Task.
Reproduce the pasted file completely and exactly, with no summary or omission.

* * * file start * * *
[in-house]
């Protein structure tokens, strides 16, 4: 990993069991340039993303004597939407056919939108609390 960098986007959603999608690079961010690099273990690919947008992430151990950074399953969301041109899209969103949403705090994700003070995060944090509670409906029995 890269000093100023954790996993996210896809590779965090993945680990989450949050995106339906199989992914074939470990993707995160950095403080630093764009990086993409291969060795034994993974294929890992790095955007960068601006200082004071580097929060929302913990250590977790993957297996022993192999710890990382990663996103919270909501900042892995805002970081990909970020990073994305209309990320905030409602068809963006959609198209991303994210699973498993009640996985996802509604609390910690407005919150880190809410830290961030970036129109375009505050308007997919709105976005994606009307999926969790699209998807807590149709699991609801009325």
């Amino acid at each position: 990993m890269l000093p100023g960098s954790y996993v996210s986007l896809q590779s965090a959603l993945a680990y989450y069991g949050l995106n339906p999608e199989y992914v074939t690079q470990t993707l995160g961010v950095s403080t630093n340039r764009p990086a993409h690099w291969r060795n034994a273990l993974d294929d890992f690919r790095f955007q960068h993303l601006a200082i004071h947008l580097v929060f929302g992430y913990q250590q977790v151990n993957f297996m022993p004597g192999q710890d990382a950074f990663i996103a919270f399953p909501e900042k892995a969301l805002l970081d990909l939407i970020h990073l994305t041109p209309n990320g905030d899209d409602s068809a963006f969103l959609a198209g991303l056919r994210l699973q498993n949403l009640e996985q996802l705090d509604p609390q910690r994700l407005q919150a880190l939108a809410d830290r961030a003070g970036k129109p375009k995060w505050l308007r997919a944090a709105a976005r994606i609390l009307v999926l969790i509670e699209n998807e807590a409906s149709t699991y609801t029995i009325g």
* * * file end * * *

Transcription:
[in-house]
């Protein structure tokens, strides 16, 4: 990993069991340039993303004597939407056919939108609390 960098986007959603999608690079961010690099273990690919947008992430151990950074399953969301041109899209969103949403705090994700003070995060944090509670409906029995 890269000093100023954790996993996210896809590779965090993945680990989450949050995106339906199989992914074939470990993707995160950095403080630093764009990086993409291969060795034994993974294929890992790095955007960068601006200082004071580097929060929302913990250590977790993957297996022993192999710890990382990663996103919270909501900042892995805002970081990909970020990073994305209309990320905030409602068809963006959609198209991303994210699973498993009640996985996802509604609390910690407005919150880190809410830290961030970036129109375009505050308007997919709105976005994606009307999926969790699209998807807590149709699991609801009325």
């Amino acid at each position: 990993m890269l000093p100023g960098s954790y996993v996210s986007l896809q590779s965090a959603l993945a680990y989450y069991g949050l995106n339906p999608e199989y992914v074939t690079q470990t993707l995160g961010v950095s403080t630093n340039r764009p990086a993409h690099w291969r060795n034994a273990l993974d294929d890992f690919r790095f955007q960068h993303l601006a200082i004071h947008l580097v929060f929302g992430y913990q250590q977790v151990n993957f297996m022993p004597g192999q710890d990382a950074f990663i996103a919270f399953p909501e900042k892995a969301l805002l970081d990909l939407i970020h990073l994305t041109p209309n990320g905030d899209d409602s068809a963006f969103l959609a198209g991303l056919r994210l699973q498993n949403l009640e996985q996802l705090d509604p609390q910690r994700l407005q919150a880190l939108a809410d830290r961030a003070g970036k129109p375009k995060w505050l308007r997919a944090a709105a976005r994606i609390l009307v999926l969790i509670e699209n998807e807590a409906s149709t699991y609801t029995i009325g």